Ashley and her husband, Nate, met with me at church the day after their twin sons’ eleventh birthday. With tears streaming down her face, Ashley shared that twenty-five years earlier, not long after her eleventh birthday, a relative had begun sexually abusing her.
Those who knew Ashley would have been shocked. She grew up in a Christian home, was active at church as an adult, served as a leader in the women’s ministry, and was always “pleasant.”
As Ashley described herself, “Yes, I’m the good girl from the good home. The good mom; the good wife. But nobody knows the ugliness I feel inside. Nobody knows how I’ve pretended and denied all these years. I just can’t keep faking it any longer. I’m a mess. Depressed to the point that at times I’ve thought about suicide. Always fearful and anxious — terrified I’ll displease someone. Terrified someone will find out what an empty but evil thing I am…”
As Ashley’s voice trailed off, Nate asked, “Pastor Bob, can you help? Does the Bible offer any hope for my wife?”
How you or I respond to Ashley’s soul struggles and to Nate’s life questions depends on how we answer several other foundational questions:
- Truth Questions: “Where do we find wisdom for life in a broken world? How do we view God’s Word for the personal ministry of the Word?”
- Life Questions: “What does it look like to live a whole life in a broken world? What is the purpose of life?”
- Counseling Questions: “What is the ultimate focus of wise and loving counseling in a broken world — what does help look like? How can gospel-centered counselors minister to saints who are facing suffering and fighting besetting sins — what does hope look like?”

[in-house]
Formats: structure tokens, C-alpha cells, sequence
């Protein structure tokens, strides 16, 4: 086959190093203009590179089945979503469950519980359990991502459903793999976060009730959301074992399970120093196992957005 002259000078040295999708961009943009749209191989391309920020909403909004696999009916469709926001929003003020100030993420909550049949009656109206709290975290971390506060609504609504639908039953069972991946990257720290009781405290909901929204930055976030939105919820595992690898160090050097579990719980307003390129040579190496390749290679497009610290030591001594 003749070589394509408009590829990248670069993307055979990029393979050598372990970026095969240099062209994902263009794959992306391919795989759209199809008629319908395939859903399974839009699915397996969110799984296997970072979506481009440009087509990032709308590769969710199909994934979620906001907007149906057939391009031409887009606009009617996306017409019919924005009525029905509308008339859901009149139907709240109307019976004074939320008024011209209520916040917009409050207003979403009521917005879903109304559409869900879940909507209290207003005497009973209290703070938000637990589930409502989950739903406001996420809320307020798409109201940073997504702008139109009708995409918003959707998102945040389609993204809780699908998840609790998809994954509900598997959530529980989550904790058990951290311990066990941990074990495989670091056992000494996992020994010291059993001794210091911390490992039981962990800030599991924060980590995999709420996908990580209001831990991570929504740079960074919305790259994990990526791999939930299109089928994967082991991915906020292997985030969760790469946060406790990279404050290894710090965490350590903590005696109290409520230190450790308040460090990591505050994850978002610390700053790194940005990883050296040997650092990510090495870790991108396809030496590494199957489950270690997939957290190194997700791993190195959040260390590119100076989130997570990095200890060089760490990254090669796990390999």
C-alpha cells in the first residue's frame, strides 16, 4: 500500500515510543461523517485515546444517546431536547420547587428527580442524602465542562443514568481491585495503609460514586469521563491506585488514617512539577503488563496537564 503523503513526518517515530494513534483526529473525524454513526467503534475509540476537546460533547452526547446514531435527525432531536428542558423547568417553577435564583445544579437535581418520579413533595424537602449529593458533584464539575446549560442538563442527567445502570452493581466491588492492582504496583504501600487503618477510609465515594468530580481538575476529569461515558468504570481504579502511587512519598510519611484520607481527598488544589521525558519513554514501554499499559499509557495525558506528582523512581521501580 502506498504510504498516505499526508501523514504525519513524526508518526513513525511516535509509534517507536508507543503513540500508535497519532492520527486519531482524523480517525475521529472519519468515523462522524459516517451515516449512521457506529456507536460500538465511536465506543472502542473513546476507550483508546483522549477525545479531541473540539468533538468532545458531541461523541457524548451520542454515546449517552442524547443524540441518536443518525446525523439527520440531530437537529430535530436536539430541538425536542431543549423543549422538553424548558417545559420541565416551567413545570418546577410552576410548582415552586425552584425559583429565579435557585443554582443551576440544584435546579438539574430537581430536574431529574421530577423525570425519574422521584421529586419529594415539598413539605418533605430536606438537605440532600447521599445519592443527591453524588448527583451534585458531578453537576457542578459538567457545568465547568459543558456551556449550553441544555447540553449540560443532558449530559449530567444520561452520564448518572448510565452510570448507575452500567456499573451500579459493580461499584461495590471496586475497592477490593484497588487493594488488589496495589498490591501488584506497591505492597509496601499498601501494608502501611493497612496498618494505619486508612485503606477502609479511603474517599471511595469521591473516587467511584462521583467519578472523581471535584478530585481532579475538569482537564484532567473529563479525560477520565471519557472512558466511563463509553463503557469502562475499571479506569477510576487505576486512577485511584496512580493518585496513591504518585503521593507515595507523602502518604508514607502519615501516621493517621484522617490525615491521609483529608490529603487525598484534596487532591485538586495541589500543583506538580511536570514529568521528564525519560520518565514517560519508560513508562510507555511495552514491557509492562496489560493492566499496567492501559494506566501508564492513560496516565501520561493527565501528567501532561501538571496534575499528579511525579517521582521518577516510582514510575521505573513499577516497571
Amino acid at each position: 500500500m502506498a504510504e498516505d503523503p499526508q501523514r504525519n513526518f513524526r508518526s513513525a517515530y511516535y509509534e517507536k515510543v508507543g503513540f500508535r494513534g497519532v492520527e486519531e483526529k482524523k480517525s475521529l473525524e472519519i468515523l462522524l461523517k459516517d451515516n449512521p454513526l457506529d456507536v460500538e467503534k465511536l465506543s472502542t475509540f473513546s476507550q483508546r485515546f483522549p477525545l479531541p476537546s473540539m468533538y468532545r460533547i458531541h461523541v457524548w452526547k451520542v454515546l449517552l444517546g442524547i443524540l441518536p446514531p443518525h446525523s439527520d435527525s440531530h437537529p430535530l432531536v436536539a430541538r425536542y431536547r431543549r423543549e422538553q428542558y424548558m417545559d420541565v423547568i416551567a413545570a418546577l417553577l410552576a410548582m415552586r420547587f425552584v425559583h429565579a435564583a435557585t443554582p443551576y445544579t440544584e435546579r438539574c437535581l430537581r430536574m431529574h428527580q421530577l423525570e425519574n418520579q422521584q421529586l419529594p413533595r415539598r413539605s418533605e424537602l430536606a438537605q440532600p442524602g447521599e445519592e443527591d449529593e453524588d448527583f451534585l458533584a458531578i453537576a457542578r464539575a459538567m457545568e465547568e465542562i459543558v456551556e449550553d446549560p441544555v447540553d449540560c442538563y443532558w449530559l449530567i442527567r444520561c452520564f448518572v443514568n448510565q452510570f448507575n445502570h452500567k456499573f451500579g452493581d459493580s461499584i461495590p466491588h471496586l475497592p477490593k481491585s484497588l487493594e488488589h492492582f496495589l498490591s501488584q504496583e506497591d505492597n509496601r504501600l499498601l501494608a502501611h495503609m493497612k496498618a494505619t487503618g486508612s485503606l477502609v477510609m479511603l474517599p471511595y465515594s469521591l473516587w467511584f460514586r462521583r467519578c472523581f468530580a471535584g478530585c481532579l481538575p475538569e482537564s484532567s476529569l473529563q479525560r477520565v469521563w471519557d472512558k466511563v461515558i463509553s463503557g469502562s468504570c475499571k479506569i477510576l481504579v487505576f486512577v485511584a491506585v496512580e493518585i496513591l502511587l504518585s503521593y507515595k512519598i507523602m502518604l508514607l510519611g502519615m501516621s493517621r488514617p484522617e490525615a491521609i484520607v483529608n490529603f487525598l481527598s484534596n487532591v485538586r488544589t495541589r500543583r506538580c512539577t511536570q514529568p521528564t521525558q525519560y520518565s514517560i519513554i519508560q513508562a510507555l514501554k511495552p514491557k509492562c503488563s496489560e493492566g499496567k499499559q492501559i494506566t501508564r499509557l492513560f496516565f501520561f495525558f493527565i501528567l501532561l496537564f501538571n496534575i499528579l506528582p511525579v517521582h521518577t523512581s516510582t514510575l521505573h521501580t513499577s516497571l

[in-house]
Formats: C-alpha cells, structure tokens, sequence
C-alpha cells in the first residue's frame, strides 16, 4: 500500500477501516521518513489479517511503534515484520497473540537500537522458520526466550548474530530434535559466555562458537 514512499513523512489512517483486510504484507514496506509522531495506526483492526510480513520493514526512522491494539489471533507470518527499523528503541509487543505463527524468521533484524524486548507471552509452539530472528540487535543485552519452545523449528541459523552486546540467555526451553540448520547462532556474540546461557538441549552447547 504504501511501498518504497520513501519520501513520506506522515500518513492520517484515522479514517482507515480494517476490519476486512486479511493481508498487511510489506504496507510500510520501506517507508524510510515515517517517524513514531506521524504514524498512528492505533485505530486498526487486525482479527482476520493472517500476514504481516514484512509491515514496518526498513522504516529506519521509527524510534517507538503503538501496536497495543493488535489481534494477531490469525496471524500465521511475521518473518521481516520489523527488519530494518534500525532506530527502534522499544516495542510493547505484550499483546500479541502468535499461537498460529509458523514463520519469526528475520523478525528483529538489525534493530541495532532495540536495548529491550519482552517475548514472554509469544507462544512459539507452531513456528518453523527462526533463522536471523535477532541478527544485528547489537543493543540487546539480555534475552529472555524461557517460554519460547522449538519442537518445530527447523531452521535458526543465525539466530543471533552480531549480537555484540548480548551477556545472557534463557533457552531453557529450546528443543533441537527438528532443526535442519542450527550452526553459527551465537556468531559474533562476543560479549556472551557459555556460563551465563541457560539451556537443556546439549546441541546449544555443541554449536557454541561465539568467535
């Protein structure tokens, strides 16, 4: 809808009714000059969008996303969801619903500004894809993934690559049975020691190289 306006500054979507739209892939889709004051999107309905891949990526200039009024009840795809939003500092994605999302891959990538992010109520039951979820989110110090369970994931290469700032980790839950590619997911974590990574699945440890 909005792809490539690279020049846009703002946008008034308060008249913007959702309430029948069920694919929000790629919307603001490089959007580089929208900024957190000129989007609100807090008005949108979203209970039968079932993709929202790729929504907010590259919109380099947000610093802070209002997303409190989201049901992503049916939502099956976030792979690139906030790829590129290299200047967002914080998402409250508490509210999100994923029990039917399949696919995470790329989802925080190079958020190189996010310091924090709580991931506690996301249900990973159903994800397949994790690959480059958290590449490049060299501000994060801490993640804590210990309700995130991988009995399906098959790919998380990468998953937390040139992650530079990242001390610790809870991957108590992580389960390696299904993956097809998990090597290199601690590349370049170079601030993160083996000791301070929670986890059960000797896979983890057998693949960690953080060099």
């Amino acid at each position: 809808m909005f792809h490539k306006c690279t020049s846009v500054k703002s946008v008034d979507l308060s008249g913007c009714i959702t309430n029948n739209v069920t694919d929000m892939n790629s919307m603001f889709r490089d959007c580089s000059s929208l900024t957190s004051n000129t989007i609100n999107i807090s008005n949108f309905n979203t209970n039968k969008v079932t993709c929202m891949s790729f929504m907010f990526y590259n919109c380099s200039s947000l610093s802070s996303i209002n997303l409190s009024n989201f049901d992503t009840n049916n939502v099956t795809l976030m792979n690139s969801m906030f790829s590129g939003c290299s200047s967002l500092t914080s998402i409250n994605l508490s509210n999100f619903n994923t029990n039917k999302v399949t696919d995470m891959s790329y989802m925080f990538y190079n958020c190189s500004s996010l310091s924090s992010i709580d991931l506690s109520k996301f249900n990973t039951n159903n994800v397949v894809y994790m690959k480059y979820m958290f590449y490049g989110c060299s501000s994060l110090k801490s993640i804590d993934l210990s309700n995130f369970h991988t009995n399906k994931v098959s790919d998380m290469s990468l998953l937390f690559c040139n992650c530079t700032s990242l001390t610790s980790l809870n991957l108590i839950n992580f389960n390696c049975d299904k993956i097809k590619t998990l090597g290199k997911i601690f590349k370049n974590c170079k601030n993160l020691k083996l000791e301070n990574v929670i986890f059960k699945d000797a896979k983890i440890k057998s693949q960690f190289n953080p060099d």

I’ve written the book Gospel-Centered Conversations to address these vital questions.
I desire to increase our confidence in God’s Word for life in a broken world and increase our competence in applying Christ’s changeless truth to change lives.
I want to equip you to view and use the Bible in a new way — the gospel narrative way.
The Good News: The Epicenter of the Good Book
When people come to us as biblical counselors, we don’t shout, “Gospel!” as if it’s some magic wand. Instead, we first understand the gospel story, then we seek to understand our friend’s story, then we journey together to intersect God’s eternal story and their temporal story. I picture it as pivoting back and forth with our friends between the larger story of the gospel and the smaller (but real and meaningful) story of their life. We earn the right to bring God’s perspective to bear on our friends’ lives by first listening well to their life story. Gospel-centered counseling means that together with our counselees we derive our understanding of earthly life from heaven’s viewpoint.
To view the Bible accurately and use the Bible competently, we must understand the Bible’s story the way God tells it — as a gospel victory narrative.
When folks like Ashley and Nate ask for help and hope, the church does not have to feel inferior and refer them to “outside experts.” We don’t have to simply sprinkle in a few Christian principles alongside the world’s wisdom. We don’t have to follow the shallow concordance approach of one problem, one verse, one answer.
Remedying these approaches involves understanding the Bible’s grand narrative and connecting it with wisdom to our daily lives. The Bible’s drama of redemption provides the context from which we offer wise biblical counsel. Our imaginations must become captive to Scripture so that the Bible’s narrative becomes the governing framework for how we speak truth in love. Our role is to help one another to re-narrate our lives in light of the good news of Jesus Christ.
However, this still leaves some questions: “Does the gospel narrative approach mean that we ignore everything the world has to say about life struggles? Do we disregard valid scientific research? Do we refuse to consider medication if and when life struggles may have a physiological component?” We might imagine that we are the first generation of Christians to have to sift through complex questions like this, but that’s not true. In my book Gospel-Centered Counseling, let’s explore Colossians 2 to address these important issues that we must not and cannot ignore.
—Robert W. Kellemen, Gospel-Centered Counseling: How Christ Changes Lives, volume one in the two-part Equipping Biblical Counselors series.
How to Use This Book
Gospel-Centered Counseling along with Gospel Conversations, will help you weave together truth and love – so you can provide comprehensive biblical wisdom and compassionate Christlike care. These books will equip pastors for providing help and hope to those who deeply need biblical counsel.